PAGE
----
|Publication number||US8032115 B1|
|Application number||US 11/671,247|
|Publication date||Oct 4, 2011|
|Filing date||Feb 5, 2007|
|Priority date||Feb 5, 2007|
|Publication number||11671247, 671247, US 8032115 B1, US 8032115B1, US-B1-8032115, US8032115 B1, US8032115B1|
|Inventors||Jeremy R. Breau, John E. Belser, Tim L. Swan|
|Original Assignee||Clear Wireless Llc|
|Export Citation||BiBTeX, EndNote, RefMan|
|Patent Citations (16), Non-Patent Citations (1), Referenced by (6), Classifications (15), Legal Events (9)|
|External Links: USPTO, USPTO Assignment, Espacenet|
Today, wireless service providers such as Sprint have certified provisions that detail some level of ownership over the wireless devices that connect to its network. These wireless service providers certify mostly every device on their network before it goes out for sale to a customer. Therefore, a wireless service provider will know many attributes and abilities of a connecting device. With such knowledge, a wireless service provider can determine which devices will be capable of handling certain services and applications, and can apply proper formatting of content based on a device's attributes and abilities.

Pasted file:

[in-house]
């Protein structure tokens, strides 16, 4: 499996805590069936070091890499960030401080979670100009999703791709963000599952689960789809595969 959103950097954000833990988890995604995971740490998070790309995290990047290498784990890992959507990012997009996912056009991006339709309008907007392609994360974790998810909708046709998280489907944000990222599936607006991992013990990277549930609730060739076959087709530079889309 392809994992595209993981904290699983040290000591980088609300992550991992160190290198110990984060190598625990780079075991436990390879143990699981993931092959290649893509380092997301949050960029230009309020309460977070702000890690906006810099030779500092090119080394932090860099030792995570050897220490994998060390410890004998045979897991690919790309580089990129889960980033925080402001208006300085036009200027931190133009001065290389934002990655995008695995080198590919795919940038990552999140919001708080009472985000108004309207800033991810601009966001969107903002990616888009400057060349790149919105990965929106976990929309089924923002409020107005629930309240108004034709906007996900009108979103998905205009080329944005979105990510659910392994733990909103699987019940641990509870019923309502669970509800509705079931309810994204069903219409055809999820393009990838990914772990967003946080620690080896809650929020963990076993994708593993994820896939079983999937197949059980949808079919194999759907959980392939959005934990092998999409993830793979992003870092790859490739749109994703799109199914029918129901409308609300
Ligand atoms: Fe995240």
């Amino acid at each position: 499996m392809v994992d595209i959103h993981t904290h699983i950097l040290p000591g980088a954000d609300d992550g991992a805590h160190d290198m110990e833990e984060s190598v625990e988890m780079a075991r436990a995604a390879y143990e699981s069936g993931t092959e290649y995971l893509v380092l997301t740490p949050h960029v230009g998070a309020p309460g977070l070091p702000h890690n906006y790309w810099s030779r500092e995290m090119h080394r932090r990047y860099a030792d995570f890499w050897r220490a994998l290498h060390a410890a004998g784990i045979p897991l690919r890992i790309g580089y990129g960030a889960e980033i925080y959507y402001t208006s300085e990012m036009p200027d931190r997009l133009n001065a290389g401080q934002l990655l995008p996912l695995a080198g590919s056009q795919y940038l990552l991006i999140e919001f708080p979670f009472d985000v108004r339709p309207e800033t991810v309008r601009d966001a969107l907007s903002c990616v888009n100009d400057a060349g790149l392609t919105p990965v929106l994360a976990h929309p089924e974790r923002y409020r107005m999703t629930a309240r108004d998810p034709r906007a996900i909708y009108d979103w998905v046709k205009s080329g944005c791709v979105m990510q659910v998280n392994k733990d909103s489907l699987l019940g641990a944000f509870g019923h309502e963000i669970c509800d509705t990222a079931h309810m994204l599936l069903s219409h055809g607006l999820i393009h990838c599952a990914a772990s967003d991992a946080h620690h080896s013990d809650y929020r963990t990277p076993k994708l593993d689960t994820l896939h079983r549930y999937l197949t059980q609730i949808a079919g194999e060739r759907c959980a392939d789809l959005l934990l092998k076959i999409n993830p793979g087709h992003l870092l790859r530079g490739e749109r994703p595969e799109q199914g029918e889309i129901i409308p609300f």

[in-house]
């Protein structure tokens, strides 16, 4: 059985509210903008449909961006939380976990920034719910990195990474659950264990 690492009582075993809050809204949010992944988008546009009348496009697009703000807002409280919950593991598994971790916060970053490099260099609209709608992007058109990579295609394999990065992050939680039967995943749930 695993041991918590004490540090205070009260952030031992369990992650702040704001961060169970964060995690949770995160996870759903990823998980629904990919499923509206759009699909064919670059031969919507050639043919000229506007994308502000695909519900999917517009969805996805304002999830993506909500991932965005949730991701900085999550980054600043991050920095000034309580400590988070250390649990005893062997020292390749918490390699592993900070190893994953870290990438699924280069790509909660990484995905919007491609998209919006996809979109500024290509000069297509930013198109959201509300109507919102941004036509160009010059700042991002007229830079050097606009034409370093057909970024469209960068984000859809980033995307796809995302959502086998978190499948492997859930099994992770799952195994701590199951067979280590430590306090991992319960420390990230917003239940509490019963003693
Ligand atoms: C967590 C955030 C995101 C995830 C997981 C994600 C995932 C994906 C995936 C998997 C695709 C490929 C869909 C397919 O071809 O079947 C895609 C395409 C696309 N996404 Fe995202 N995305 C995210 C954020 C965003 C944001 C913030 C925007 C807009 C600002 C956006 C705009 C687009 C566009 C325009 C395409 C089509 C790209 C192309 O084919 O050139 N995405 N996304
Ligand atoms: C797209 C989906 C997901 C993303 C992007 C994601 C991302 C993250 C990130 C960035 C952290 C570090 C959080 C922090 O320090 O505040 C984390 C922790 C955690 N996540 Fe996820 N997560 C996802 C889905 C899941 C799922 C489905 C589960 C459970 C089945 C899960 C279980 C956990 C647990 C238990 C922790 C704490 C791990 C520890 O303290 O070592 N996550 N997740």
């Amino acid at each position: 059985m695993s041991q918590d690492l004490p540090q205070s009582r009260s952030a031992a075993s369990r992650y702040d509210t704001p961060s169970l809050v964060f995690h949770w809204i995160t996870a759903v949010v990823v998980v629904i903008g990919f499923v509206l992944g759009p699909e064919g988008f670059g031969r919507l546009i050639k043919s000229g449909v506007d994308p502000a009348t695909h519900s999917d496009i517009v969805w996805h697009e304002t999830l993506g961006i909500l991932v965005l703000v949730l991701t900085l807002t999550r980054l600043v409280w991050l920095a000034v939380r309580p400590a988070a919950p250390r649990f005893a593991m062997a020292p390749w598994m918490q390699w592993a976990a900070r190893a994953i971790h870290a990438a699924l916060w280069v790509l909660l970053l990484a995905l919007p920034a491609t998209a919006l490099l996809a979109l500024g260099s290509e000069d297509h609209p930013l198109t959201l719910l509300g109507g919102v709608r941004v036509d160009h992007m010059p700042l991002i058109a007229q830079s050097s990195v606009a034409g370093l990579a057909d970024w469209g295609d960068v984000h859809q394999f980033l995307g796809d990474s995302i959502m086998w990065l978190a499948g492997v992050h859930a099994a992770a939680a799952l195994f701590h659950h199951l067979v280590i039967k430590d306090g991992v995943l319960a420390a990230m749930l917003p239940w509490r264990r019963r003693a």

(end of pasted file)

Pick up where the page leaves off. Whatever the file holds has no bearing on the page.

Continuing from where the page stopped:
As the wireless industry moves to Worldwide Interoperability for Microwave Access (WiMAX), the device market may become broad and uncontrolled such that most electronic devices will be able to log onto any WiMAX network. A problem can arise in that wireless service providers may not be able to certify all attributes and capabilities of these devices as it may not have prior knowledge these devices. Without this knowledge, the wireless service provider may not be able to properly format service and applications according to each device's specific capabilities.
This summary is provided to introduce a selection of concepts in a simplified form that are further described below in the Detailed Description. This summary is not intended to identify key features or essential features of the claimed subject matter, nor is it intended to be used as an aid in determining the scope of the claimed subject matter.
The presenting invention is defined by the claims below. Embodiments of the present invention solve at least the above problems by providing a system and method for, among other things, providing wireless services to an uncertified device.
In a first aspect, a set of computer-readable media provide a method that includes associating attributes and a hardware identifier together for each of a plurality of devices in a database. The method further includes receiving a hardware identifier of a requesting device attempting to access a wireless network, and determining the requesting device is authorized to access the wireless network based on the hardware identifier. Moreover, the method includes formatting data according to the capabilities of the first device, and providing the formatted data to the first device.